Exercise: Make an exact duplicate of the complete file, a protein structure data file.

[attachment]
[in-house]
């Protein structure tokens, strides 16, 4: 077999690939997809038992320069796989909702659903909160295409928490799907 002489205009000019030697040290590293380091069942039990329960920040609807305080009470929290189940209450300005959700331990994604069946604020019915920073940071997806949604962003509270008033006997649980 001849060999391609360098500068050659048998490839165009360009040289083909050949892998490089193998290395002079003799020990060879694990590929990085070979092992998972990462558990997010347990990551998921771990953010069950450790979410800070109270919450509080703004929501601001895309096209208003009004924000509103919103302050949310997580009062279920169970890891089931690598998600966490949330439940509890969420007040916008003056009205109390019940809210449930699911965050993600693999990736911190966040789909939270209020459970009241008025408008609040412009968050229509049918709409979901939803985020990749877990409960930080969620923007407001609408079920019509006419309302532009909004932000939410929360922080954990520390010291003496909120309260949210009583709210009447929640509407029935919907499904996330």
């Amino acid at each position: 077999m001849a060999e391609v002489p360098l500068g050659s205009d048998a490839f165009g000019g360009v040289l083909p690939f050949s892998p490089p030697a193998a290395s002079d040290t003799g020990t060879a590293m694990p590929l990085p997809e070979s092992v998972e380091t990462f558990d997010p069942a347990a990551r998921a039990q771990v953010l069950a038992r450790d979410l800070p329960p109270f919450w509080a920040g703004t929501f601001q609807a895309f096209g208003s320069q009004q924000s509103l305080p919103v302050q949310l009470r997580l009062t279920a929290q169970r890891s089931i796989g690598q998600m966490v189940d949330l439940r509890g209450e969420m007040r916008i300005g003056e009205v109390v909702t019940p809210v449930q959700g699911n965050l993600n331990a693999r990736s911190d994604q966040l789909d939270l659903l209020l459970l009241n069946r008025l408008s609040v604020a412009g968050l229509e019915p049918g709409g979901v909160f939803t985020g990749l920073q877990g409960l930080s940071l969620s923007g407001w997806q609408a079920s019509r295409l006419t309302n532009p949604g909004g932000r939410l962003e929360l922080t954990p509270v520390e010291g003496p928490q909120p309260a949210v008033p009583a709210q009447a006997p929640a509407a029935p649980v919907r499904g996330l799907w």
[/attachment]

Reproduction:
[in-house]
């Protein structure tokens, strides 16, 4: 077999690939997809038992320069796989909702659903909160295409928490799907 002489205009000019030697040290590293380091069942039990329960920040609807305080009470929290189940209450300005959700331990994604069946604020019915920073940071997806949604962003509270008033006997649980 001849060999391609360098500068050659048998490839165009360009040289083909050949892998490089193998290395002079003799020990060879694990590929990085070979092992998972990462558990997010347990990551998921771990953010069950450790979410800070109270919450509080703004929501601001895309096209208003009004924000509103919103302050949310997580009062279920169970890891089931690598998600966490949330439940509890969420007040916008003056009205109390019940809210449930699911965050993600693999990736911190966040789909939270209020459970009241008025408008609040412009968050229509049918709409979901939803985020990749877990409960930080969620923007407001609408079920019509006419309302532009909004932000939410929360922080954990520390010291003496909120309260949210009583709210009447929640509407029935919907499904996330």
């Amino acid at each position: 077999m001849a060999e391609v002489p360098l500068g050659s205009d048998a490839f165009g000019g360009v040289l083909p690939f050949s892998p490089p030697a193998a290395s002079d040290t003799g020990t060879a590293m694990p590929l990085p997809e070979s092992v998972e380091t990462f558990d997010p069942a347990a990551r998921a039990q771990v953010l069950a038992r450790d979410l800070p329960p109270f919450w509080a920040g703004t929501f601001q609807a895309f096209g208003s320069q009004q924000s509103l305080p919103v302050q949310l009470r997580l009062t279920a929290q169970r890891s089931i796989g690598q998600m966490v189940d949330l439940r509890g209450e969420m007040r916008i300005g003056e009205v109390v909702t019940p809210v449930q959700g699911n965050l993600n331990a693999r990736s911190d994604q966040l789909d939270l659903l209020l459970l009241n069946r008025l408008s609040v604020a412009g968050l229509e019915p049918g709409g979901v909160f939803t985020g990749l920073q877990g409960l930080s940071l969620s923007g407001w997806q609408a079920s019509r295409l006419t309302n532009p949604g909004g932000r939410l962003e929360l922080t954990p509270v520390e010291g003496p928490q909120p309260a949210v008033p009583a709210q009447a006997p929640a509407a029935p649980v919907r499904g996330l799907w």